You double check your ingredient’s list.
You wash the fruit coated with corn and wheat based wax.
You wipe up gluteny-crumbs before you let the baby eat at mother-in-law’s table.
You make sure your rice brand doesn’t share fields with wheat.
You read a study saying that out of 50 subjects, one person with celiac disease reacts to 10 ppm or less, and you know that your kid is one of them. One that has to be more careful than others.
Then you have a period of three weeks where she just isn’t herself. Her gluten symptoms are there. You stop taking her to other places. You beat yourself up for making bread with non-gluten grains in case they are cross-contaminated. You feel bad every time she has a hard time in the bathroom and can’t figure out why it isn’t going away.
Since you are renovating your bathroom, you have this little bug in your ear reminding you that you read something once about drywall dust and wheat starch. But you figure, hey, I’m cleaning and shop vaccuuming with a drywall filter 8 times a day. It *couldn’t* be that.
Yes, well, thank you google.
Apparently, gypsum (drywall) does in fact contain wheat starch. And at least three blogs/forums I read have celiacs reporting that they felt undeniable gluten symptoms after tearing up old drywall.
What’s more, the tile grout and cement you used? Cement products can now contain wheat starch or corn starch, especially the pre-mixed ones.
And all the mold-inhibiting claims on the new bathroom products, like cement board, caulk, grout? Derived from wheat.
So wheat is in the air and on the floor around here, and one way or another found itself in to her system. And it’s not like we don’t wash her hands! Or let her play in the bathroom while it’s under construction!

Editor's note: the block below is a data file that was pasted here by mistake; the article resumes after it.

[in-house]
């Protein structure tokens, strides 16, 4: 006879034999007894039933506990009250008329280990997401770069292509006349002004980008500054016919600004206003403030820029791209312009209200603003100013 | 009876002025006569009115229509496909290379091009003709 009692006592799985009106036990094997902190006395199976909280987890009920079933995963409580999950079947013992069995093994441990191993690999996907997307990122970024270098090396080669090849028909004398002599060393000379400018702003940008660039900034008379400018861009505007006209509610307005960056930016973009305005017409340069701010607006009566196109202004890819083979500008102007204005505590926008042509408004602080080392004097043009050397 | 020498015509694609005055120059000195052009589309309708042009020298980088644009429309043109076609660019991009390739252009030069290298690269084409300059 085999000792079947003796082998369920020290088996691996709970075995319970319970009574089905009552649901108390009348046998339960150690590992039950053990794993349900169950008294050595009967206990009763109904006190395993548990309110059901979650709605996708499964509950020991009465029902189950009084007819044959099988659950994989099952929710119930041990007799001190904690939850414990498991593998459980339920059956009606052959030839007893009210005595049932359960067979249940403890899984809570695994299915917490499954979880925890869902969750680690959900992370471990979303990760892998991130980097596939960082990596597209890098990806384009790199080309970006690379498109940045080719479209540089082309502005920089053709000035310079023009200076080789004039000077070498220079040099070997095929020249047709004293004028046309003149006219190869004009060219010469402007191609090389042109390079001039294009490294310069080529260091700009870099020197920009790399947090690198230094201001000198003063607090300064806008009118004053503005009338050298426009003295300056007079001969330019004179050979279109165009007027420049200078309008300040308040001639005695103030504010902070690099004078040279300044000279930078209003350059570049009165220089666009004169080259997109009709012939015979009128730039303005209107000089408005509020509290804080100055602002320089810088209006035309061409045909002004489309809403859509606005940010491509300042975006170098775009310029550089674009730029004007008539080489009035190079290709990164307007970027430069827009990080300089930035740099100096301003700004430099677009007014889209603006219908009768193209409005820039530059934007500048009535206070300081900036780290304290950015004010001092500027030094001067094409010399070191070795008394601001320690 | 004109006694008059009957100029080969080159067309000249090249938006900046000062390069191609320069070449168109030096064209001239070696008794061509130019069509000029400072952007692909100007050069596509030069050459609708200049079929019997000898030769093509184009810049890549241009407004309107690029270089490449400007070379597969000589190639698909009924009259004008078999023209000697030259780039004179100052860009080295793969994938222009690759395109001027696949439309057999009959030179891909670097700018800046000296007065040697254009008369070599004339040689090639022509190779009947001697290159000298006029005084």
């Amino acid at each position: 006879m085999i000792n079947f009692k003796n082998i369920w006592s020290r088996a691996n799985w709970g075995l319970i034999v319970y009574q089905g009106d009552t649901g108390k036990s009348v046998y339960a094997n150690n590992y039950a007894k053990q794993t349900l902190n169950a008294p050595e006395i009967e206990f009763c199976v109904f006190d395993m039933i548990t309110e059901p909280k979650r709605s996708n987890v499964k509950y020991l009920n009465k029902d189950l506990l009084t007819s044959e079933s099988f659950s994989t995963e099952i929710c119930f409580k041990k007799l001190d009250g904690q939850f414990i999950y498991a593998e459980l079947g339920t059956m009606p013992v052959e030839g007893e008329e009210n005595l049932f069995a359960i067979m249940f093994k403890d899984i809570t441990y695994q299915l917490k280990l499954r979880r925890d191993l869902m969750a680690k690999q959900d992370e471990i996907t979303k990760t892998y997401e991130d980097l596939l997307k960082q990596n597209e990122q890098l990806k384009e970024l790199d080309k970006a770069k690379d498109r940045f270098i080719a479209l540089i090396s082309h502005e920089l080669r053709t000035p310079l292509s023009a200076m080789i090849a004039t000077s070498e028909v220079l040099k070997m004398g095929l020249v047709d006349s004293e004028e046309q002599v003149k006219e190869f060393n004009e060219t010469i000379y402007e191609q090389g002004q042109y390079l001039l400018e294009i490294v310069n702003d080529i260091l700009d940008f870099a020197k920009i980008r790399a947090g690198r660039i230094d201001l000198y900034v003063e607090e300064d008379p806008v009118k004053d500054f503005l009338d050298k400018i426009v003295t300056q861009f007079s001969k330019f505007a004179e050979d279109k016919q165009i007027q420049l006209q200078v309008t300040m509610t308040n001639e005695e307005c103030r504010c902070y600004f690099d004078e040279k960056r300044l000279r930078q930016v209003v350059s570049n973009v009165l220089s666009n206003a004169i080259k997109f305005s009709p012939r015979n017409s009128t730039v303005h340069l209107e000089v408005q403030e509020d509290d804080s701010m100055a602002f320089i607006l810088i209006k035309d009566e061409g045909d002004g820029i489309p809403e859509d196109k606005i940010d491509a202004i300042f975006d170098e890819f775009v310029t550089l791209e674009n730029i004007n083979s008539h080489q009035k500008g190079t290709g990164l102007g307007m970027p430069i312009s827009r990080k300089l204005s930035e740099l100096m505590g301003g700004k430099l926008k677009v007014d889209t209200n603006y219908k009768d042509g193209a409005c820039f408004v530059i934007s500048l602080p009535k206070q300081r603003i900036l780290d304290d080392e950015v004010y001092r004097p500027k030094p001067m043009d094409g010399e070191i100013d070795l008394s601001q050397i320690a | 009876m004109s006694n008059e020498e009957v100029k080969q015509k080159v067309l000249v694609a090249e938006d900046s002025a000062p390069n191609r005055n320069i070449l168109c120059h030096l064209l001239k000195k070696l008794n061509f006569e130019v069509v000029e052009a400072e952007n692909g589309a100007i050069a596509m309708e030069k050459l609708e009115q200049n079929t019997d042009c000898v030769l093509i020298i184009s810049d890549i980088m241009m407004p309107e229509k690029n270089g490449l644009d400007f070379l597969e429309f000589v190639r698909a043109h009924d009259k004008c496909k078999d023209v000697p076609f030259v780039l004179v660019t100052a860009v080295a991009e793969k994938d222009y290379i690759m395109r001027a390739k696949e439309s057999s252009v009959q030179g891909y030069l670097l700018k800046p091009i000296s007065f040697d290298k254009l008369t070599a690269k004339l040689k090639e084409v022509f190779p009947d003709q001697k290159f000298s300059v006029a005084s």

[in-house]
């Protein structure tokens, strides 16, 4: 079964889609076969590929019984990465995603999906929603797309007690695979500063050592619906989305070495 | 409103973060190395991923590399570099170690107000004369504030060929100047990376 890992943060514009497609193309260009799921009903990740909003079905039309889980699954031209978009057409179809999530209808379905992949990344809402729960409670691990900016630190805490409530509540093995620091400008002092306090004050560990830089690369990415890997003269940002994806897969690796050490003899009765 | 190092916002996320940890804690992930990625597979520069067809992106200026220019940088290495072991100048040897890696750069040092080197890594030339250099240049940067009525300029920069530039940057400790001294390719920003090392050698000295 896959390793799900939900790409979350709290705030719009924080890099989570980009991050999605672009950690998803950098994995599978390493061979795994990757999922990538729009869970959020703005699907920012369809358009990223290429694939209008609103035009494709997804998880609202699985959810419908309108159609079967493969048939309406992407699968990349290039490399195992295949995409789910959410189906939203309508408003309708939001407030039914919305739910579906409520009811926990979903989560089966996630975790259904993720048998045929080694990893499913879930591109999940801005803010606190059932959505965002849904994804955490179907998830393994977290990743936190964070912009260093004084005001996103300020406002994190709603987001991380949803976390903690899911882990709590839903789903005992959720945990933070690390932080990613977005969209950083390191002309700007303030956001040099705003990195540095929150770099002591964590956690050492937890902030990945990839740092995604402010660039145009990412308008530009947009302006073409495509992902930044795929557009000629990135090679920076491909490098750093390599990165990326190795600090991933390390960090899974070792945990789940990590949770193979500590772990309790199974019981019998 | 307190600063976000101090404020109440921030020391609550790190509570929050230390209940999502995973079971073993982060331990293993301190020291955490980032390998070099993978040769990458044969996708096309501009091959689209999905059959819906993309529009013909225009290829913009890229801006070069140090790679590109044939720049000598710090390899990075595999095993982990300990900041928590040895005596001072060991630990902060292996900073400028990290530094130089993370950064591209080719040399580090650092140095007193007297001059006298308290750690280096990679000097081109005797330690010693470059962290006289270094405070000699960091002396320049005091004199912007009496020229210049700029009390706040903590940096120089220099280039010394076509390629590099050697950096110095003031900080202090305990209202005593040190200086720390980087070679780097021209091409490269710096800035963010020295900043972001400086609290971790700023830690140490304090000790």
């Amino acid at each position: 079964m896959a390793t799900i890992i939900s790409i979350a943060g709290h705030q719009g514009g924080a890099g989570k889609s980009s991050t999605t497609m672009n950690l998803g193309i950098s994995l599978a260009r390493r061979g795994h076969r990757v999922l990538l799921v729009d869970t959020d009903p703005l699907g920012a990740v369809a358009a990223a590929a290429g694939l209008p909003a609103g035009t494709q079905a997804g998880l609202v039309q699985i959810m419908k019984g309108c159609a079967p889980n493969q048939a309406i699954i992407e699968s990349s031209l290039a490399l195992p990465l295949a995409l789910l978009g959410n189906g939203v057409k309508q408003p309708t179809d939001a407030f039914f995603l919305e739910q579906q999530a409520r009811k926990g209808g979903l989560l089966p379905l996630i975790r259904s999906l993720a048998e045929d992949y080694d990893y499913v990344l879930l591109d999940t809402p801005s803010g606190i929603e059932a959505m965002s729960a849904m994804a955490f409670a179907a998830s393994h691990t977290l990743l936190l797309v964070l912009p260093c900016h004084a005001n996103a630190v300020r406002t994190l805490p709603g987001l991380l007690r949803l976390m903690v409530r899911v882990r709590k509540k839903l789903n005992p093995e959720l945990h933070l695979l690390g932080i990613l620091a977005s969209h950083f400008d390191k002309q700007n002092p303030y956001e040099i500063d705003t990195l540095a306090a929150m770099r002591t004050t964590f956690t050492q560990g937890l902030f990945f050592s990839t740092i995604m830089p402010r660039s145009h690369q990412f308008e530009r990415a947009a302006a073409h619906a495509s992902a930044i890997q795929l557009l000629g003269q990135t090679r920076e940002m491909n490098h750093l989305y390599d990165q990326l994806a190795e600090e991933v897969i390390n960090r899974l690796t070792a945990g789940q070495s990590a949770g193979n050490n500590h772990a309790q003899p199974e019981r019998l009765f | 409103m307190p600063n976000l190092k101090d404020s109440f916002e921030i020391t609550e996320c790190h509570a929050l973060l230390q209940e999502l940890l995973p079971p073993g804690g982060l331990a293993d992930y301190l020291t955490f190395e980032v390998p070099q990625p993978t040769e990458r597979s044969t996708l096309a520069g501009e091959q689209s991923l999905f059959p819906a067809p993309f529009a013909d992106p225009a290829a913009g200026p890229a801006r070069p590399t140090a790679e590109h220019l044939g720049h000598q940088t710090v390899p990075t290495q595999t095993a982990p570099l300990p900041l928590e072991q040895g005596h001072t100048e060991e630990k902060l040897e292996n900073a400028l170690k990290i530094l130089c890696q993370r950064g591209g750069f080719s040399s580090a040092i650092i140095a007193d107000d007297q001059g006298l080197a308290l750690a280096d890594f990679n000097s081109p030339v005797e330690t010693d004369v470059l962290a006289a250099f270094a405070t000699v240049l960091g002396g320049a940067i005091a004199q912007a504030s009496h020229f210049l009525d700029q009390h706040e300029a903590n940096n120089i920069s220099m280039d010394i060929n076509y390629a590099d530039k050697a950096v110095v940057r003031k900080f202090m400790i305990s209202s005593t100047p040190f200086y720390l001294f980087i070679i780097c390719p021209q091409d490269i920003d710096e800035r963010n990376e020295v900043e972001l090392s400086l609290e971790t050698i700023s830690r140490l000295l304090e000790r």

She stands at the door, in the hallway, gleefully saying “dirty here!” since that’s what she’s been told.
So if you google drywall and wheat starch, or grout and wheat starch, you won’t find places dramatically and emphatically stating that you will get glutened while renovating your home.
You’ll find MSDS sheets and patent submission forms barely mentioning that the wheat starch is there.
You have to put the pieces together yourself, and when you mention this to your kid’s allergist, there is a good chance they will think you are nuts.
Guess what the plan is for today? Putting up the new drywall. I may have to take a day trip. Hubby might be on his own. I don’t know. It’s not like it will be the end of the world. She’s getting over it. But it’s awfully hard to keep a two year old in one room for a whole day, and it’s also hard to do something that you know is making her sick.
What’s funny is that the products that use the wheat starch are often the “green” ones. Wheat is certainly more eco-friendly than other things. It’s just not necessarily more super-sensitive-celiac friendly! Wheat or chemicals, wheat or chemicals? Maybe Ada should move to an undeveloped Caribbean island.